Poetry Explorer- Classic Contemporary Poetry, URBAINE ON THE PLANETARIUM, by ALEC BROCK STEVENSON



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URBAINE ON THE PLANETARIUM, by            
First Line: Urbaine said that nothing would last
Last Line: There were two answers -- taste of old wine and touch of young flesh.
Subject(s): Transience; Impermanence


Urbaine said that nothing would last,
There on an island, a desert island under the stars.
Rocks that he sat on proved they were fast;
Urbaine said that nothing would last,
Lone on an island, a sandy island, home from the wars.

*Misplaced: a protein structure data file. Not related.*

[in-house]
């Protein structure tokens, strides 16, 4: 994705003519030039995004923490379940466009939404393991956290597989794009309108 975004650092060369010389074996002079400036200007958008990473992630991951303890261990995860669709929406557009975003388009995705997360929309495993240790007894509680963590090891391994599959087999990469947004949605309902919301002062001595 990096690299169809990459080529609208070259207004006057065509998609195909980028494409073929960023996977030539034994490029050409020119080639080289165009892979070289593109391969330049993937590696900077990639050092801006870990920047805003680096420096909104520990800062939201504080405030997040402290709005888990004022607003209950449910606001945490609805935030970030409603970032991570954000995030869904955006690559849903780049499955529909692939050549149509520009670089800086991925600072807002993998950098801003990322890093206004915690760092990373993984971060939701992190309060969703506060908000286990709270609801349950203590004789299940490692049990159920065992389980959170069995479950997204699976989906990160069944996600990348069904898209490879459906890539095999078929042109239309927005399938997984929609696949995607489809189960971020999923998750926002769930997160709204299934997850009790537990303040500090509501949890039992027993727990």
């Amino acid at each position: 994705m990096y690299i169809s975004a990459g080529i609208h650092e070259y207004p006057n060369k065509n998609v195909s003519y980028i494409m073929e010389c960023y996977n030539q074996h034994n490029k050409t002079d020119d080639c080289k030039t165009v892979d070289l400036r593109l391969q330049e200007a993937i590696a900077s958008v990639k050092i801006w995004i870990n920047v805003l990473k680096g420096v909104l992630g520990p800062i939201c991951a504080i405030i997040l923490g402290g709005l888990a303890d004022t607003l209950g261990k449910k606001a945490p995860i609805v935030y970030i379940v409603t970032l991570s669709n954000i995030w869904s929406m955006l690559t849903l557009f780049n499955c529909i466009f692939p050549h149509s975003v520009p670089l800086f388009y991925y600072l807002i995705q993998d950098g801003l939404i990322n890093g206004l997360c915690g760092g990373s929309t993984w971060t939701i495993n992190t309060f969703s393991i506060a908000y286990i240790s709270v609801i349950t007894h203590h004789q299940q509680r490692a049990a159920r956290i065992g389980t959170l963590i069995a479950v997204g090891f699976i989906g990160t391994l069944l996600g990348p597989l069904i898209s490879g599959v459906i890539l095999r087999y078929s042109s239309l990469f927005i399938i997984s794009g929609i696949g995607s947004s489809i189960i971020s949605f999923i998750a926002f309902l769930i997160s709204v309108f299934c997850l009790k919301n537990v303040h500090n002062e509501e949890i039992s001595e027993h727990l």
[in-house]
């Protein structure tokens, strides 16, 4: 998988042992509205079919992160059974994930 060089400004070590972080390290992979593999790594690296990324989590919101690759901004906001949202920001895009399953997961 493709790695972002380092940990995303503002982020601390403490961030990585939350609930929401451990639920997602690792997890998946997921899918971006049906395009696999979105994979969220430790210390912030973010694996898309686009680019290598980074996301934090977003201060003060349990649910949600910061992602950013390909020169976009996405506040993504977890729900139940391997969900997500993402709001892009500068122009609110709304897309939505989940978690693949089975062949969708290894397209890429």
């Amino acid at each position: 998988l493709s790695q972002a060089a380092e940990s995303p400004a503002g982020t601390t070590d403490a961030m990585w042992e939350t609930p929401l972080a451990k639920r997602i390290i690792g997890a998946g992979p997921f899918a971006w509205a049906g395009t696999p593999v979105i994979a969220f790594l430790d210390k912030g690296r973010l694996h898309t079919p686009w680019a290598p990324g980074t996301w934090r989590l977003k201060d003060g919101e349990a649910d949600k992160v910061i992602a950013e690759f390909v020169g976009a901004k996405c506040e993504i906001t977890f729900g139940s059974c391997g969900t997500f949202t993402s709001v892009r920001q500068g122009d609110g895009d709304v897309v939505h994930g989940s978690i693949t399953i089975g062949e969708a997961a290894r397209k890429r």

Urbaine thought of the glittering kings,
Thundering emperors, delicate kings once warm on their thrones.
Brabants and Bourbons, Tudors and Mings,
Urbaine thought of the glittering kings:
Lorded their day and counted their bowman; now they are bones.

Sagittarius shone in the sky,
Burnished archer irradiate there, aiming his dart.
Urbaine sniffed and held his head high,
(Sagittarius shone in the sky)
Finding the moons and the circling planets small as his heart.

Urbaine laughed at the permanent spheres
Densely aflame, ensnaring the sky in a bright golden mesh
Loudly, forgetting the heat of his years,
Urbaine laughed at the permanent spheres.
There were two answers -- taste of old wine and touch of young flesh.





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